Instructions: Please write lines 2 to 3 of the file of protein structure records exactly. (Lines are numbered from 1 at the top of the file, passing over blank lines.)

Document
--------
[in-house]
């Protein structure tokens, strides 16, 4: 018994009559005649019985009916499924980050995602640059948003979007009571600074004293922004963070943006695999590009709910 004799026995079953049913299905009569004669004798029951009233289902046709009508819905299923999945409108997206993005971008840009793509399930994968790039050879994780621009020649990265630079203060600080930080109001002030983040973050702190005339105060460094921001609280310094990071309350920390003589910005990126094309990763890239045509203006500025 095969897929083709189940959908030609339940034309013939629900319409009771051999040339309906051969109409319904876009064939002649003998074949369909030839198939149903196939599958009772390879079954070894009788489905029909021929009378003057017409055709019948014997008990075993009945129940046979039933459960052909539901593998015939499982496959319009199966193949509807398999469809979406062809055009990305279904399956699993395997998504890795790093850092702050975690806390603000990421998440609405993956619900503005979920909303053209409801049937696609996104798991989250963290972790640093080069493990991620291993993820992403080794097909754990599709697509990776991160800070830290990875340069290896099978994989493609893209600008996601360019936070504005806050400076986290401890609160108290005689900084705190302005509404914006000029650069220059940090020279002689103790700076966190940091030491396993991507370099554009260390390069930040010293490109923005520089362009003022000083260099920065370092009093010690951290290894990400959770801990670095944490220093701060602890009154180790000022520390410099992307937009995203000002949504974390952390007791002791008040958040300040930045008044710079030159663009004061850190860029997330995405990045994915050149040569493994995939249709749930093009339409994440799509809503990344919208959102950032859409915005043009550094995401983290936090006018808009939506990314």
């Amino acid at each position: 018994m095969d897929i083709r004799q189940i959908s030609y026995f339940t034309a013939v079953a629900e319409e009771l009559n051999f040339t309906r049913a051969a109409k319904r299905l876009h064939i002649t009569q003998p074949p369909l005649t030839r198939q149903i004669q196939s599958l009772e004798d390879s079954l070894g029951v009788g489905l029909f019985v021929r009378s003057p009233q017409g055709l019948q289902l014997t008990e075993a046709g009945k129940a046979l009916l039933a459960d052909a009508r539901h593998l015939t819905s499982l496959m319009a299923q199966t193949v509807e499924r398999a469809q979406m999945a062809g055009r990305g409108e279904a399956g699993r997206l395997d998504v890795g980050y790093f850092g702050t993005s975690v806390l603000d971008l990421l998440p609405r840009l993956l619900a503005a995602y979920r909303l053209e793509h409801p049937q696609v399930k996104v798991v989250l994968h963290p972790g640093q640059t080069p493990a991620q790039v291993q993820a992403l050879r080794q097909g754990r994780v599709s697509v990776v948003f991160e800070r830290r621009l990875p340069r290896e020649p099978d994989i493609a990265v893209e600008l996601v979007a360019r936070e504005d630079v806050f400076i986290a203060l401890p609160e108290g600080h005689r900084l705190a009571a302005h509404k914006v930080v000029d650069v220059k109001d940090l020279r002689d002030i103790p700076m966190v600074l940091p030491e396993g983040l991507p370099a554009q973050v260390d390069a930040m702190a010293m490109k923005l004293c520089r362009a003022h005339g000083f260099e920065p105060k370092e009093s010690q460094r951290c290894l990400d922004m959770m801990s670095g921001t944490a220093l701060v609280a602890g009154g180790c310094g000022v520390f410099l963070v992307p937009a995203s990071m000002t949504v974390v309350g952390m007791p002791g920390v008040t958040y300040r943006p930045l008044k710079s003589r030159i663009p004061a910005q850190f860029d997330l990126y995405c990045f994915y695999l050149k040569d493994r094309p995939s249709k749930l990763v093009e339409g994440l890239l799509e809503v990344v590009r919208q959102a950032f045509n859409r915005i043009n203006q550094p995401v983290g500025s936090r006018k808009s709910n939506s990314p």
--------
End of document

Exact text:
């Protein structure tokens, strides 16, 4: 018994009559005649019985009916499924980050995602640059948003979007009571600074004293922004963070943006695999590009709910 004799026995079953049913299905009569004669004798029951009233289902046709009508819905299923999945409108997206993005971008840009793509399930994968790039050879994780621009020649990265630079203060600080930080109001002030983040973050702190005339105060460094921001609280310094990071309350920390003589910005990126094309990763890239045509203006500025 095969897929083709189940959908030609339940034309013939629900319409009771051999040339309906051969109409319904876009064939002649003998074949369909030839198939149903196939599958009772390879079954070894009788489905029909021929009378003057017409055709019948014997008990075993009945129940046979039933459960052909539901593998015939499982496959319009199966193949509807398999469809979406062809055009990305279904399956699993395997998504890795790093850092702050975690806390603000990421998440609405993956619900503005979920909303053209409801049937696609996104798991989250963290972790640093080069493990991620291993993820992403080794097909754990599709697509990776991160800070830290990875340069290896099978994989493609893209600008996601360019936070504005806050400076986290401890609160108290005689900084705190302005509404914006000029650069220059940090020279002689103790700076966190940091030491396993991507370099554009260390390069930040010293490109923005520089362009003022000083260099920065370092009093010690951290290894990400959770801990670095944490220093701060602890009154180790000022520390410099992307937009995203000002949504974390952390007791002791008040958040300040930045008044710079030159663009004061850190860029997330995405990045994915050149040569493994995939249709749930093009339409994440799509809503990344919208959102950032859409915005043009550094995401983290936090006018808009939506990314």
């Amino acid at each position: 018994m095969d897929i083709r004799q189940i959908s030609y026995f339940t034309a013939v079953a629900e319409e009771l009559n051999f040339t309906r049913a051969a109409k319904r299905l876009h064939i002649t009569q003998p074949p369909l005649t030839r198939q149903i004669q196939s599958l009772e004798d390879s079954l070894g029951v009788g489905l029909f019985v021929r009378s003057p009233q017409g055709l019948q289902l014997t008990e075993a046709g009945k129940a046979l009916l039933a459960d052909a009508r539901h593998l015939t819905s499982l496959m319009a299923q199966t193949v509807e499924r398999a469809q979406m999945a062809g055009r990305g409108e279904a399956g699993r997206l395997d998504v890795g980050y790093f850092g702050t993005s975690v806390l603000d971008l990421l998440p609405r840009l993956l619900a503005a995602y979920r909303l053209e793509h409801p049937q696609v399930k996104v798991v989250l994968h963290p972790g640093q640059t080069p493990a991620q790039v291993q993820a992403l050879r080794q097909g754990r994780v599709s697509v990776v948003f991160e800070r830290r621009l990875p340069r290896e020649p099978d994989i493609a990265v893209e600008l996601v979007a360019r936070e504005d630079v806050f400076i986290a203060l401890p609160e108290g600080h005689r900084l705190a009571a302005h509404k914006v930080v000029d650069v220059k109001d940090l020279r002689d002030i103790p700076m966190v600074l940091p030491e396993g983040l991507p370099a554009q973050v260390d390069a930040m702190a010293m490109k923005l004293c520089r362009a003022h005339g000083f260099e920065p105060k370092e009093s010690q460094r951290c290894l990400d922004m959770m801990s670095g921001t944490a220093l701060v609280a602890g009154g180790c310094g000022v520390f410099l963070v992307p937009a995203s990071m000002t949504v974390v309350g952390m007791p002791g920390v008040t958040y300040r943006p930045l008044k710079s003589r030159i663009p004061a910005q850190f860029d997330l990126y995405c990045f994915y695999l050149k040569d493994r094309p995939s249709k749930l990763v093009e339409g994440l890239l799509e809503v990344v590009r919208q959102a950032f045509n859409r915005i043009n203006q550094p995401v983290g500025s936090r006018k808009s709910n939506s990314p």